During the “right-handed-Ted Williams” years (1991-1997), he hit 135 homers at home vs 122 on the road. (and 108 home doubles vs 127 roadies, for a near symmetrical solution). His road numbers were just slightly worse than his Chicago totals: .329 vs .331, .447 vs .455, and .594 vs .626.

Then in 1998, Frank turned 30 and by all accounts it wasn’t a happy occasion. His career stopped being a Sherman’s March through the baseball record books and he began his rapid descent toward ordinary Hall of Famer. He still had the batting eye, but when he deigned to swing, he no longer had the reflexes to make contact with such great consistency. His strikeout totals went soaring (for him) and his batting average fell through the floor. During his 20’s he walked over 1.5 times for every whiff. He could only manage a .97 rate for the rest of his career.

Suddenly in 2000, he was unable to generate enough power to drive the ball out of opposing ballparks. From 2000-2005 he would hit 147 more dingers in a Chicago uniform, but only 39 cleared a foreign fence. 108 to 39.

I can only guess what happened. It looks like he fundamentally changed his game when confronted with his diminishing reflexes. He also had a nasty tear in his triceps, which definitely contributed to this mess. He knew what it took to pop it into the Windy City’s jet stream power alleys and kind of rebuilt his swing to take advantage. He lost 60 points of batting average in the transformation – a similar, though more pronounced deterioration to Jason Giambi post-2002.

He also got lost in the steroid fueled assault on baseball statistics. Numbers like his, that once boggled the mind, appeared annually and from multiple sources. Were there now 10 Ted Williams playing in one glorious golden age? Thomas was singular too soon to be championed by the emerging SABR community and was finished too early to compete with the 60 homer crowd.

In 1991 & 1992, Frank had one of two +1.000 OPS in all of MLB (Bonds had the other). In 1996 & 1997, the end of his reign, there were 15 such seasons in the American League alone. Looking backwards, he was a harbinger of the crushing OPS wave that fully engulfed us and has now spit us out on UZR shore. Due to his skin color and his defense, there are not a lot of other eras in which he could have come to prominence, but if he came up 10 years earlier, I think he’d have carved a more definitive niche in the game’s lore.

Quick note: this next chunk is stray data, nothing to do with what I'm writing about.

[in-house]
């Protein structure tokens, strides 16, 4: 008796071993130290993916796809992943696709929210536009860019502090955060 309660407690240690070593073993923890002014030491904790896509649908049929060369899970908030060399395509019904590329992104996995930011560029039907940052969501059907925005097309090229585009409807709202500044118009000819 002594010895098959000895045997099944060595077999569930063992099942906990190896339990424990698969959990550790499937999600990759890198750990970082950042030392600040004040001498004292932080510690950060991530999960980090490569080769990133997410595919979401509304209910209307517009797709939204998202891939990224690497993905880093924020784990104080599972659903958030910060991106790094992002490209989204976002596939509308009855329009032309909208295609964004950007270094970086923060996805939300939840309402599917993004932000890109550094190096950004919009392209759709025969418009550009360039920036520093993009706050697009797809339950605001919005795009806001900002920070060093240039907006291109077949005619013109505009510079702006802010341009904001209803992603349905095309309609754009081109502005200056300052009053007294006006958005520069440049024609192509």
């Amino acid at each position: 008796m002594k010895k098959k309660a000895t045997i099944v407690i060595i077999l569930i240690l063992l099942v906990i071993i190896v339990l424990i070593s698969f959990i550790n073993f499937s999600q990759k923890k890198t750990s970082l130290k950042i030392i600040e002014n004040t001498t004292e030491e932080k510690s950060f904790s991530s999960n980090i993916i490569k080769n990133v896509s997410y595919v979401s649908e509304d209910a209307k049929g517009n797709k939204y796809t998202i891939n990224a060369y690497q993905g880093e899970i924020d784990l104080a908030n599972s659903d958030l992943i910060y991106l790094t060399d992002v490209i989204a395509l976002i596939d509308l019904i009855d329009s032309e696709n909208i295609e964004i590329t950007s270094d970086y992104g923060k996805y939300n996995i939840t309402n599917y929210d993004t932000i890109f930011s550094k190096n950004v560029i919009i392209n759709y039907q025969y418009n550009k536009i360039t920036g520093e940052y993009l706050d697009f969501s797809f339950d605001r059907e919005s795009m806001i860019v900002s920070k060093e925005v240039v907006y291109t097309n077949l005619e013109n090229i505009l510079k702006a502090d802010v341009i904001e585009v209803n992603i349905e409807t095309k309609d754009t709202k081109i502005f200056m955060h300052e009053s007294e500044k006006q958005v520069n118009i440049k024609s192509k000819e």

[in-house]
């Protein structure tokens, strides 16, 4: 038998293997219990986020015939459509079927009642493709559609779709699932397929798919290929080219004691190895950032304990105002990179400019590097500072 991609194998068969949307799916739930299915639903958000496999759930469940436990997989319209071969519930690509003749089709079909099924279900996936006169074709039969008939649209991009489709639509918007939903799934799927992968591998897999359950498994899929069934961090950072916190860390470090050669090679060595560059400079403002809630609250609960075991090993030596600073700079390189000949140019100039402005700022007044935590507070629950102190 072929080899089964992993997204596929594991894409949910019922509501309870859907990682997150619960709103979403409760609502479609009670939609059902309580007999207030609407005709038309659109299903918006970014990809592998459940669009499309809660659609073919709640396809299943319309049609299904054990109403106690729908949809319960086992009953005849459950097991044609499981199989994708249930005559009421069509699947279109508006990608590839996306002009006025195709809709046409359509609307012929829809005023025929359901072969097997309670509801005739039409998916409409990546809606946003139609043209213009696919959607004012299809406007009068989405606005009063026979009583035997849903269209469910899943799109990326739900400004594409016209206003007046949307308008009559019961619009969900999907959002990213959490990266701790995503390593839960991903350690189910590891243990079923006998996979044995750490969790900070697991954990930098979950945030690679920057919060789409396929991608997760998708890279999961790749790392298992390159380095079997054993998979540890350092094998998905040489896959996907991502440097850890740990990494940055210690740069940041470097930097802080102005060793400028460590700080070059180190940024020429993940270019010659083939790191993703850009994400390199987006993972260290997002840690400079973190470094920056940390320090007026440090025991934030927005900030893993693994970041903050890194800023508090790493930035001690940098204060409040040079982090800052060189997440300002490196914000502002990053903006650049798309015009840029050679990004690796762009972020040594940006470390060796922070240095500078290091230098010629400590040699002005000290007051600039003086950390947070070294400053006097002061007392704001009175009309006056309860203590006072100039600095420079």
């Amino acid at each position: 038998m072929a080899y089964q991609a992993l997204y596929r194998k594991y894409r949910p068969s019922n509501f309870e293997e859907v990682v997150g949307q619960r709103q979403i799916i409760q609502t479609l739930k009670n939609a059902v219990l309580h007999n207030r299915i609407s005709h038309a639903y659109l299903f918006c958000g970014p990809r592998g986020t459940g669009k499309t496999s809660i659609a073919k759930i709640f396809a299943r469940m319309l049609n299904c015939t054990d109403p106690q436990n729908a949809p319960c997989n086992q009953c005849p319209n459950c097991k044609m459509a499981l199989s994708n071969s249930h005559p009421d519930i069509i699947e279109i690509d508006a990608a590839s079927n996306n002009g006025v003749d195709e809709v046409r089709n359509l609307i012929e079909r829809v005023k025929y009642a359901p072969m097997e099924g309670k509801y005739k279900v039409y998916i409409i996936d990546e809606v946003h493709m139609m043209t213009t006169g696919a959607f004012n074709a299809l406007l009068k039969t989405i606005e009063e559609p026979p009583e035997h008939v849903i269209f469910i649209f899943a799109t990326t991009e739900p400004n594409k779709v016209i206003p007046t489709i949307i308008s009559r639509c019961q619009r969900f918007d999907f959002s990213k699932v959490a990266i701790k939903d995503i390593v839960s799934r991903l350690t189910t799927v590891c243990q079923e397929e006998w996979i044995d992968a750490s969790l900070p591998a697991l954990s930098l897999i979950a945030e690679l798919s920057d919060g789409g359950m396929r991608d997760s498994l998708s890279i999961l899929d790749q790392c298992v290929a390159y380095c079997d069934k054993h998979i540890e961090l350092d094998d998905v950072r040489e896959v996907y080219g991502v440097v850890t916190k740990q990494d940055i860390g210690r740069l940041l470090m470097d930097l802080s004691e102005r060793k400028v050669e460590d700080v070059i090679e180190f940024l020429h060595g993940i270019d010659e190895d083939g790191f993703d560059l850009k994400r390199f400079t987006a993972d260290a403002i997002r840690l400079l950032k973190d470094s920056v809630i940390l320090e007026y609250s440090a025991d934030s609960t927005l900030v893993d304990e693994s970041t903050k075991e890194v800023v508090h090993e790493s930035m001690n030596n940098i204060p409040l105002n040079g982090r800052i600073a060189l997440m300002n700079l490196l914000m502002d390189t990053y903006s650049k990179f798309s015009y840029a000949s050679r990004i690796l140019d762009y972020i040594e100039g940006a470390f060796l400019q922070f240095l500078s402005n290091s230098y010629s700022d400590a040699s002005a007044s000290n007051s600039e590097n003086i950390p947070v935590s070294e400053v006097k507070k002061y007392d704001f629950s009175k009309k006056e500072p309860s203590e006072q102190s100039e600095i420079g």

Luckily for me, I made my peace with the Yankees on August 14th 1993 when they retired Reggie’s number and officially buried the hatchet. Frank settled into his second phase as the Yankee universe expanded to swallow all else. But for many important years, he was my favorite player, the reason I would check the box scores in the paper and the conduit to a larger game beyond the game I knew so well. Thanks Frank.

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1 ebrine   ~  Feb 23, 2010 9:20 am

Well said Jonny Strong Leg. Pinstripes of a different kind, but a career worthy of note.

2 bags   ~  Feb 23, 2010 9:28 am

Alex, where'd you find this guy? The dude can think and write...

Good stuff. Thanks Jon.

3 The Mick536   ~  Feb 23, 2010 10:17 am

Good start.

More unhappy to see Winfield go, I was. Loved Reggie almost as much as the Mick, but they were both such assholes. Still not sure Reggie wasn't dogging it in last year with the Yanks.

4 RagingTartabull   ~  Feb 23, 2010 10:21 am

I'm younger so my most painful Yankee divorce was Pettitte...but thats not so bad considering a) he came back and relatively flourished and b) his leaving netted us the draft pick that became Phil Hughes.

Although right around Thanksgiving 1998 I was all ready to denounce Bernie Williams as worse than Pol Pot before things turned around at the 11th hour.

5 Alex Belth   ~  Feb 23, 2010 10:35 am